The tenth year of Virginia Wine Time has given us cause to celebrate, and our visits with the wonderful winemakers who inspired us to blog has been a pleasure. We will also take time to honor wineries and winemakers who inspire us to continue blogging, and these will be either newer wineries that have recently opened or wineries that have experienced a renaissance due to a new direction and renewed purpose. The two wineries featured in this post belong in the latter category, and they are Casanel Vineyards & Winery and The Vineyards and Winery at Lost Creek.
Casanel Vineyards & Winery: There is no doubt in our minds that Katie de Souza has a passion for winemaking, and the wines there have taken a profound turn for the wonderful under her leadership. We visited with Katie last fall, and we were very impressed with the line up of premiere wines. In addition, the new tasting room offers a more accessible yet elegant tasting experience. I was most impressed with the Chardonnay; Paul favored the Petit Verdot, and we both fell in love with the limited edition Carmenere. Pay attention to this winery; we plan to visit very soon to sample the latest releases.
The Vineyards and Winery at Lost Creek: We remembered the old Lost Creek Winery as a place to go to enjoy picnic wines that tended to be on the sweeter side. We also admired the landscaping! However, the new and improved Lost Creek Winery under the direction of Aimee and Todd Henkle features more serious wines. Dry, complex, nuanced—-these are the descriptors that can now be used in association with these wines. Aimee Henkle conducted our tasting when we visited the winery in January, and I was a fan of the 2014 Reserve Chardonnay with its pear notes and buttery finish. The Genesis, a red blend, was rich and complex with a smoky nose and dark fruit flavors. Drink now or age for later; I have opted to age for a while. We were also treated to a barrel sample of the 2014 Provenance which spent 26 months in oak barrels. Bramble berry notes with a whiff of cedar were quite evident; we intend to return upon release of this one.
We plan to visit these wineries very soon and know that they continue to strive for excellence. Plan to visit Casanel Vineyards & Winery and The Vineyards and Winery at Lost Creek too; mention that Virginia Wine Time sent you.
As 2015 comes to a close, I wanted to catch up on a couple of celebratory events that occurred at local wineries in the past couple of months. In early November, Old Westminster hosted a “vine” cutting event to celebrate the official opening of its new tasting room; later in the month, Gray Ghost Vineyards held a gala to toast the release of its gold-medal winning 2012 Reserve Cabernet Sauvignon.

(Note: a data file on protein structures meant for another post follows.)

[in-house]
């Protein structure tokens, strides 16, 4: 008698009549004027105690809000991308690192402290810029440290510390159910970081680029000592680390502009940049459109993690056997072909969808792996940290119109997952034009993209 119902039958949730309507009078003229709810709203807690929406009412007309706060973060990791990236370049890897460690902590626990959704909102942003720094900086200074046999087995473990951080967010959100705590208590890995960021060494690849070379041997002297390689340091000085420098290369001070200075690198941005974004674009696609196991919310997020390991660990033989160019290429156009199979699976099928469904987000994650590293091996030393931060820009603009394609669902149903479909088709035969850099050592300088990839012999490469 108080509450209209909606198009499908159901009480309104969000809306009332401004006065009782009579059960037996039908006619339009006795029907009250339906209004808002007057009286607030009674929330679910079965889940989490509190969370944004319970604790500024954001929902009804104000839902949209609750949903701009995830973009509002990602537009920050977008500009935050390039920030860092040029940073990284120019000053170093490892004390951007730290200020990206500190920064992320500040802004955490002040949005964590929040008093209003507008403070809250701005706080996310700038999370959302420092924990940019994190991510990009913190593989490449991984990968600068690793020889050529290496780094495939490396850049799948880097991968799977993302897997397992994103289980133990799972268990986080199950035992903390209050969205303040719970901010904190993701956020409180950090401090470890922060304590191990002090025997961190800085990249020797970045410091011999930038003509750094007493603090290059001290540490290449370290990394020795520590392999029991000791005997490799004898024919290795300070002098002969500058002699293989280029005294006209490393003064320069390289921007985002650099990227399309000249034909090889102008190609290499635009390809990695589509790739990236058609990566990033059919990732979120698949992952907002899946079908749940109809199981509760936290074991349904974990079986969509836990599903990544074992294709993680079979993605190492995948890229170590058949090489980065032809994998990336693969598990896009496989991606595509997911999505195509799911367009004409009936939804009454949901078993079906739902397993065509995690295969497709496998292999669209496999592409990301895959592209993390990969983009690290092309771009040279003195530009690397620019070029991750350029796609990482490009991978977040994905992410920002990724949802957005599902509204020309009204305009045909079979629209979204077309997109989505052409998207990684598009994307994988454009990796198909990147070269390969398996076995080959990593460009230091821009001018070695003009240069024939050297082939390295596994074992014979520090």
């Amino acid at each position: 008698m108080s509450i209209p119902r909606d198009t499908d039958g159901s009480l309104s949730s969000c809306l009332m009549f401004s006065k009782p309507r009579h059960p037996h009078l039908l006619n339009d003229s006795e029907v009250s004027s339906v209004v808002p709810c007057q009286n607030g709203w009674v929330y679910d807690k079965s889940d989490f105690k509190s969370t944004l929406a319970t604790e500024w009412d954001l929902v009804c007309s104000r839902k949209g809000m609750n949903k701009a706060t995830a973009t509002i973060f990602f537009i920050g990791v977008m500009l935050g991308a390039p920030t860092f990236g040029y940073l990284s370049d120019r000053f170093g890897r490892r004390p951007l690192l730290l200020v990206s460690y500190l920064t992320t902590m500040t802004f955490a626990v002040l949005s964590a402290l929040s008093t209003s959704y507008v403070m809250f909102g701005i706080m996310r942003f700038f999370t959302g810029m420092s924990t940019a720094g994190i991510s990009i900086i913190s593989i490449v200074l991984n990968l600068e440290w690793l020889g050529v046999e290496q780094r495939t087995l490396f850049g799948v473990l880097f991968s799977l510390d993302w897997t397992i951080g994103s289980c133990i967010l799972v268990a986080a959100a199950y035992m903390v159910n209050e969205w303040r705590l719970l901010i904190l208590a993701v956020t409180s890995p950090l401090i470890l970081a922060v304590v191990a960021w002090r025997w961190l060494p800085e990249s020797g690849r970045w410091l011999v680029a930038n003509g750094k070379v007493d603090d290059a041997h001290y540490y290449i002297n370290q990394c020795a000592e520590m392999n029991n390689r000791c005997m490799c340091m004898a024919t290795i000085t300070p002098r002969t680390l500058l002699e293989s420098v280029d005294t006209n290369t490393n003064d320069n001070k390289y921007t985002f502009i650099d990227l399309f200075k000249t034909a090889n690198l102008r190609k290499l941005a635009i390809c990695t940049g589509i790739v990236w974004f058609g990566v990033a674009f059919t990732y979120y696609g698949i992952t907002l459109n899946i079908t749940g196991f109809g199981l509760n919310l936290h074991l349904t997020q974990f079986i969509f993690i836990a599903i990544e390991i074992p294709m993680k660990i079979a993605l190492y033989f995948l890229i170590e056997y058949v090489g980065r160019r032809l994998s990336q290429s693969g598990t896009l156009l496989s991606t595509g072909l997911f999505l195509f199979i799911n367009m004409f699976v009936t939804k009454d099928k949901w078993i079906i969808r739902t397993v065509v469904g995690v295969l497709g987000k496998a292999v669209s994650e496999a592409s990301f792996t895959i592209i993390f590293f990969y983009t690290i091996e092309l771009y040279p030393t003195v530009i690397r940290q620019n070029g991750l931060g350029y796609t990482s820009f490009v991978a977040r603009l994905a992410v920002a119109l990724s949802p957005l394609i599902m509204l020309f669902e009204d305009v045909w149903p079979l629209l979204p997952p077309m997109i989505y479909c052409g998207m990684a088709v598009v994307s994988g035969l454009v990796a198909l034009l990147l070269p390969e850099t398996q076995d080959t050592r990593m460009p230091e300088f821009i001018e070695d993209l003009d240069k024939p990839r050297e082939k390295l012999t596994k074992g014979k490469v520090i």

Paul and I try to frequent Maryland wineries when the calendar allows us to do so. One Maryland winery that is always on our must visit list is Old Westminster. We’ve written about this winery in the past and always with glowing remarks. On November 5, Old Westminster cut the vines to open a new tasting room to accommodate the growing crowds that visit the winery. Mother Nature provided a crisp fall afternoon for the ceremony that opened with remarks from Kevin Atticks, executive director of the Maryland Wineries Association. Al Spoler, host of the radio program Cellarnotes, continued the accolades first offered by Kevin Atticks. Finally, Drew Baker, vineyard manager and spokesperson for the Baker family, took to the podium to extol the virtues of value added farming and its future in Carroll County, Maryland; he also thanked sister Lisa for her expert winemaking. Drew also acknowledged that the success of Old Westminster was due to a family effort to craft wines in a state that is just appearing on the radar as one that can indeed produce quality wines.
The Baker family and other guests then cut the “vine” to officially open the tasting room. Guests were then treated to a buffet lunch paired with the winery’s Greenstone, a blend of Viognier and Sauvignon Blanc, and Revelry, a red wine blend.
Gray Ghost Vineyards’ fans were excited to celebrate the gala release of the winery’s 2012 Cabernet Sauvignon Reserve. A reserve cabernet was not produced in 2011 because Cheryl and Al Kellert, owners and winemakers at Gray Ghost, did not feel that the 2011 vintage met the standard for a reserve wine. However, the 2012 vintage was a different story, and the Reserve Cabernet Sauvignon has already taken a gold medal at a California wine competition. The gala proved to be an wonderful evening with lovely fall table settings providing an elegant atmosphere for the event. Heavy hor d’oeuvres and decadent chocolates paired well with the complex Cabernet Sauvignon and its notes of dark cherry and plum. Silk tannins presented a wine that can be enjoyed now but will be appreciated more if aged for a few years.
Plan a visit to these local wineries and sample their award-winning wines. Purchase their wines to serve over the holidays or to give as gifts. Please mention that Virginia Wine Time sent you.
Wine tasting is an activity to be enjoyed by adults. We neither support nor condone the consumption of alcohol by minors.
Virginia Wine Time is a wine blog written by two wine enthusiasts who enjoy Virginia wine. Warren is the writer and Paul is the photographer and webmaster. All content and photographs are property of Virginia Wine Time and may not be used without prior permission.